Text("€ ${food.price} per piece, min ${food.min}")),
                    // we do have access to both name and price, since both object contain name and price
                    orElse: () => ListTile(
                        title: Text(food.name),
                        subtitle: Text("€ ${food.price}")));
  • when, same as map, except that the values are deconstructed.
                return food.when(
                    perKg: (String name, double price) => ListTile(
                        title: Text(name),
                        subtitle: Text("€ $price")),
                    perPiece: (String name, double price, int min) => ListTile(
                        title: Text(name),
                        subtitle: Text("€ $price per piece, min $min")));
              }),
  • maybeWhen, same as when but no need to implement each case and adds an orElse for the fallback option
                return food.maybeWhen(
                    perPiece: (String name, double price, int min) => ListTile(
                        title: Text(name),
                        subtitle:
                            Text("€ $price per piece, min $min")),
                    // we do have access to both name and price, since both object contain name and price
                    orElse: () => ListTile(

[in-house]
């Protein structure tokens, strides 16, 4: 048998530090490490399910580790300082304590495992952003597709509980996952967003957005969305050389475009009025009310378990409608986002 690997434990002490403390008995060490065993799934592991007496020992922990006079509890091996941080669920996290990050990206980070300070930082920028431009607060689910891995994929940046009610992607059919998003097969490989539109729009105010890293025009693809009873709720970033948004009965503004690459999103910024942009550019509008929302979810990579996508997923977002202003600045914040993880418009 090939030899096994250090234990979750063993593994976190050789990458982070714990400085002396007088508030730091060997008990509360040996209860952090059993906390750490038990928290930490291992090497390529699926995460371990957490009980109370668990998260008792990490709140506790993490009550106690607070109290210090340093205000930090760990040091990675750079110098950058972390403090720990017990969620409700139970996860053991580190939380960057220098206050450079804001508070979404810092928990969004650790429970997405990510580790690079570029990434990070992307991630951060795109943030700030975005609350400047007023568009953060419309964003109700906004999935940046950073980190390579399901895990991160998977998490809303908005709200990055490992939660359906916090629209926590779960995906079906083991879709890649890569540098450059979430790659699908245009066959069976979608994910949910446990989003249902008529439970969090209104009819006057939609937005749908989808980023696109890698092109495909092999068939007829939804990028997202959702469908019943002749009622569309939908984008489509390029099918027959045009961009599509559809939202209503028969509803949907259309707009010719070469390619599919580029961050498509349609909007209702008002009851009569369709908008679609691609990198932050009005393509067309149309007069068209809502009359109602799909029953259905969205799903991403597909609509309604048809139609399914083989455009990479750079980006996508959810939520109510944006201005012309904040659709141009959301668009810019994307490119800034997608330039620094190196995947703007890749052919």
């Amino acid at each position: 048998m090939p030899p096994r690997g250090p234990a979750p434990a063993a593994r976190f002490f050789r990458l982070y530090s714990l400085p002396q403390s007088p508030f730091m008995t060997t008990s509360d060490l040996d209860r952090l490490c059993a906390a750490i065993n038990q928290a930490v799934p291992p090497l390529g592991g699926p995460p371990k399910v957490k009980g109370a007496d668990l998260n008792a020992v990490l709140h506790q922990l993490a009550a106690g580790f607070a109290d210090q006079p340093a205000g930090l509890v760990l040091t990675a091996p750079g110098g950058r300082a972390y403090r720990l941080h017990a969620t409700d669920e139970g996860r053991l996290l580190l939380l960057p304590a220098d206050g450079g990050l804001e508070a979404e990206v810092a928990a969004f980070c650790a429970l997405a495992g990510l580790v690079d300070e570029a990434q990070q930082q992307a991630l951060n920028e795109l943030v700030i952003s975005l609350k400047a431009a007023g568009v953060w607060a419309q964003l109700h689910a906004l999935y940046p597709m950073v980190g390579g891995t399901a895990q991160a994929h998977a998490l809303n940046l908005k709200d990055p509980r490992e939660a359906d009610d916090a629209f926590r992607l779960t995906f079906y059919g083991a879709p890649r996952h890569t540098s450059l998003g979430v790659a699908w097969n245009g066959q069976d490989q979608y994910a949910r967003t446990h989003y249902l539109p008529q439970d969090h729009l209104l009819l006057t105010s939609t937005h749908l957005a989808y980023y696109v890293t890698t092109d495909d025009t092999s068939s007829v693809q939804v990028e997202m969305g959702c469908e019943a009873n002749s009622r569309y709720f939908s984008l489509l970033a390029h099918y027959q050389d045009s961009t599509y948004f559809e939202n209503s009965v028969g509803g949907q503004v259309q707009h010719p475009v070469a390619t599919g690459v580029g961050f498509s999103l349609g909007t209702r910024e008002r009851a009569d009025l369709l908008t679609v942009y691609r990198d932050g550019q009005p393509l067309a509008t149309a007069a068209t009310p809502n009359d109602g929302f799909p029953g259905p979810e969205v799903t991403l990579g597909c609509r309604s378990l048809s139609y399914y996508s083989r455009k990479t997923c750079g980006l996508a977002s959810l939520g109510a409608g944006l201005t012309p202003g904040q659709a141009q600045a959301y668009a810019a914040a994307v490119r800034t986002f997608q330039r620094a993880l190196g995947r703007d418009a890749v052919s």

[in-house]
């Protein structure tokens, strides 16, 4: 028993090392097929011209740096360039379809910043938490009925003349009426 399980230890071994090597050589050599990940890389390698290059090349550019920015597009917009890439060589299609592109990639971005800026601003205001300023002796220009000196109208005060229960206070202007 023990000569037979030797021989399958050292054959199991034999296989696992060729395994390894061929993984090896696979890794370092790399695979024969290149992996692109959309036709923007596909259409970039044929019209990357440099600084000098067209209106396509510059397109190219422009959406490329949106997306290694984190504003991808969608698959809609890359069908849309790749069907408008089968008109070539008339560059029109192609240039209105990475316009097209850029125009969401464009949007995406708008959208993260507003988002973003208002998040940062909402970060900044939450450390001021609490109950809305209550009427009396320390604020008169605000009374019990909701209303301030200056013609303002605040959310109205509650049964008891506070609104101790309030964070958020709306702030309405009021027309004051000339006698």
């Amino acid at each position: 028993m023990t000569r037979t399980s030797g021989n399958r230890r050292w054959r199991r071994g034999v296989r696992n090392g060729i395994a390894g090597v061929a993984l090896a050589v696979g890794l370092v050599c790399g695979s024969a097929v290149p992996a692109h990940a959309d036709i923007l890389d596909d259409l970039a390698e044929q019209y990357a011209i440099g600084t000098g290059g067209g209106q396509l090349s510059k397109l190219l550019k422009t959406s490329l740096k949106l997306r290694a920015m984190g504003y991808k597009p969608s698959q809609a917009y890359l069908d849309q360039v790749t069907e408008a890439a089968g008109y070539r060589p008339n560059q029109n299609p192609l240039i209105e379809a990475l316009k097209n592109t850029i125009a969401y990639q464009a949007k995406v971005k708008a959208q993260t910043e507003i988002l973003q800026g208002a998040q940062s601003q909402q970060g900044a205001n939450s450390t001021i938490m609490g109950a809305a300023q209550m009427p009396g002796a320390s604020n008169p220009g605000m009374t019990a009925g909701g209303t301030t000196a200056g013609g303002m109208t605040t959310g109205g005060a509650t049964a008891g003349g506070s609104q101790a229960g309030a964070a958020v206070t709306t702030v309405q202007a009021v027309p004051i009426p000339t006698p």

title: Text(food.name),
                        subtitle: Text("€ ${food.price}")));
              }),
List with different types!

Copying objects with Freezed

During some of the state management solutions, the state is updated when the state is set to a new value. For this, the copyWith function is a big help. Let’s suppose the food object we created was our state. If we wanted to update our state, then we would have created a new food object with the values of the original food object.

// before
 void updatePrice(Food food, double newPrice) {
    state = Food(food.name, newPrice);
  }// after
 void updatePrice(Food food, double newPrice) {
    state = food.copyWith(price: newPrice);
  }

Currently, we only have two values on our object, but the more complex your objects become the handier the copyWith function becomes. However, the code already becomes much clearer as we are only interested in updating the new price. Without copyWith, you also have to think about the other variables. In the next blog post, we will show you how to combine this package with the Riverpod State Management solution described earlier.

Conclusion

These are just some of the features made available with Freezed. While it makes the build process a bit more complicated by having to generate your code, it does make your life easier in many ways. As always you should consider the trade-off for your use case. If your objects change a lot, there might also be a performance trade-off to be considered.

One comment

  1. Nice post, very informative!!